Visiting campuses requires time, energy, and money. It’s an investment! Here are my four tips to make the most of your campus visit!
Tip #1: Research the School Before
Research the school beforehand on the school’s admissions and financial aid website, as well as third party sites like College Navigator and College Scorecard to gather information to ask more insightful questions particularly about the school. There have been times when I’ve sat down to talk to a student about admission, and they have asked such insightful questions I added that note to their admissions file because I was so impressed by their interest in the school. Asking insightful questions shows that you are interested and that you have taken the time to research the school.
Tip #2: Request an Academic Appointment
It’s a good idea to talk to some of the people who are going to be responsible for shaping your college years. If the admissions office helps arrange an academic appointment or class visit take them up on it! If not, reach out to the particular department that you are interested in and contact either the general office or if you are unsure of a major reach out to the department which specifically works with those students (it might be called an “exploratory major” or “undecided”).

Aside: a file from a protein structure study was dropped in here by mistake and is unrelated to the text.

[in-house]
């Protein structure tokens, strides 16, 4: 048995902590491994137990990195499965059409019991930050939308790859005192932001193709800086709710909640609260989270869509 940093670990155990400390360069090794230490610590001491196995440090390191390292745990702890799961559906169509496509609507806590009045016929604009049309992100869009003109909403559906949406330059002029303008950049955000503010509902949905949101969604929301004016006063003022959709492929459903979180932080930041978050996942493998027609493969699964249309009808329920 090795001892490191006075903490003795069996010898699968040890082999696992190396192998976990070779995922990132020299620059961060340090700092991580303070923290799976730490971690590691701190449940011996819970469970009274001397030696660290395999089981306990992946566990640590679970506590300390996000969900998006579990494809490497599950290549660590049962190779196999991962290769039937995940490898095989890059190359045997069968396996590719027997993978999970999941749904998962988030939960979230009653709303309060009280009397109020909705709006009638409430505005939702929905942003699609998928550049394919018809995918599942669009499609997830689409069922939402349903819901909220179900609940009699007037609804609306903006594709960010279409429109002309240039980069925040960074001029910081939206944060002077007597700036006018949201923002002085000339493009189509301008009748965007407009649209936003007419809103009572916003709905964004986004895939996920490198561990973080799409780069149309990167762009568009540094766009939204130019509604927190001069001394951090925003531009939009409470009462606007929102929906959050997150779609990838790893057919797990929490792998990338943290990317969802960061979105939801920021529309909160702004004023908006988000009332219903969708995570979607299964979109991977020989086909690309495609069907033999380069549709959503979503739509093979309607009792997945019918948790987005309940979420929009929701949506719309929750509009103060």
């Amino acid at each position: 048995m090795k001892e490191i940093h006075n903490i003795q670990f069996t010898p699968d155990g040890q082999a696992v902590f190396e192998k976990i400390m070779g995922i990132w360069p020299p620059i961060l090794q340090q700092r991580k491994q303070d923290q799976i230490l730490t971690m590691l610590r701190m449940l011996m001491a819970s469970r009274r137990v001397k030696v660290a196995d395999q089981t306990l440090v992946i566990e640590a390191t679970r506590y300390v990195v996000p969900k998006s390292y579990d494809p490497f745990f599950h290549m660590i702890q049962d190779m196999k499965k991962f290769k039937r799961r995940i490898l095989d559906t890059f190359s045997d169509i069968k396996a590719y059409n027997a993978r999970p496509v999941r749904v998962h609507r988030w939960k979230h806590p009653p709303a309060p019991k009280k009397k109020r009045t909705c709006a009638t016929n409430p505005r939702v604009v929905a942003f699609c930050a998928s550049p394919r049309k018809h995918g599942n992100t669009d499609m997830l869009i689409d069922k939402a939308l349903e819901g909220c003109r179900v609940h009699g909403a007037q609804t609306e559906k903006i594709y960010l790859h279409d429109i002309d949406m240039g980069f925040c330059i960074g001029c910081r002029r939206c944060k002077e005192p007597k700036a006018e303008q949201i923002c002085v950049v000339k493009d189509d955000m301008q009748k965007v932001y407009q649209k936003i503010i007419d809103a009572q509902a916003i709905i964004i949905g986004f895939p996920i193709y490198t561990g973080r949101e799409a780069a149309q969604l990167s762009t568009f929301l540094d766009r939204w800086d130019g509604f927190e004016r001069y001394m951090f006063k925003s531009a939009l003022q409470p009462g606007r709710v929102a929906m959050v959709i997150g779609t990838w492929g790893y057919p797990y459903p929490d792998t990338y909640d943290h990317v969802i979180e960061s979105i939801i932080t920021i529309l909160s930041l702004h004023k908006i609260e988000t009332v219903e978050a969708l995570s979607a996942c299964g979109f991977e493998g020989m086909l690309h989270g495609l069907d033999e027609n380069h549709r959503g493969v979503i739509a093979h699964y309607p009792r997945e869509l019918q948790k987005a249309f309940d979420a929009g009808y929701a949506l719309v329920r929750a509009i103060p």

Tip #3: Search the School’s Event Calendar
See what events are happening on campus. Perhaps, you have the flexibility to plan your day around an event which interests you — schedule your campus tour around that! If you do not have that kind of flexibility, check to see what’s happening on campus that afternoon or night of your scheduled visit. This can be a good way to gauge the social scene of the school and go to an event you are interested in. Most events on a college campus are free, however, if you find a large scale event and it doesn’t mention a public price you might want to call the department in charge to solicit a cost.
Tip #4: Attend an Information Session
These information sessions can offer helpful information about the school, admissions requirements, as well as the area the school is located in. These sessions can also provide insider information that might not be readily available on a website. Additionally (as a fringe benefit) you have an “in” to the school — a contact who you’ve met and had a commonality with. I would recommend getting a business card from that person or at least going up to introduce yourself, get the representative’s name, and look up his or her contact information on the school’s website later.
Do you have any tips to make the most your campus visit? Let me know in the comments below!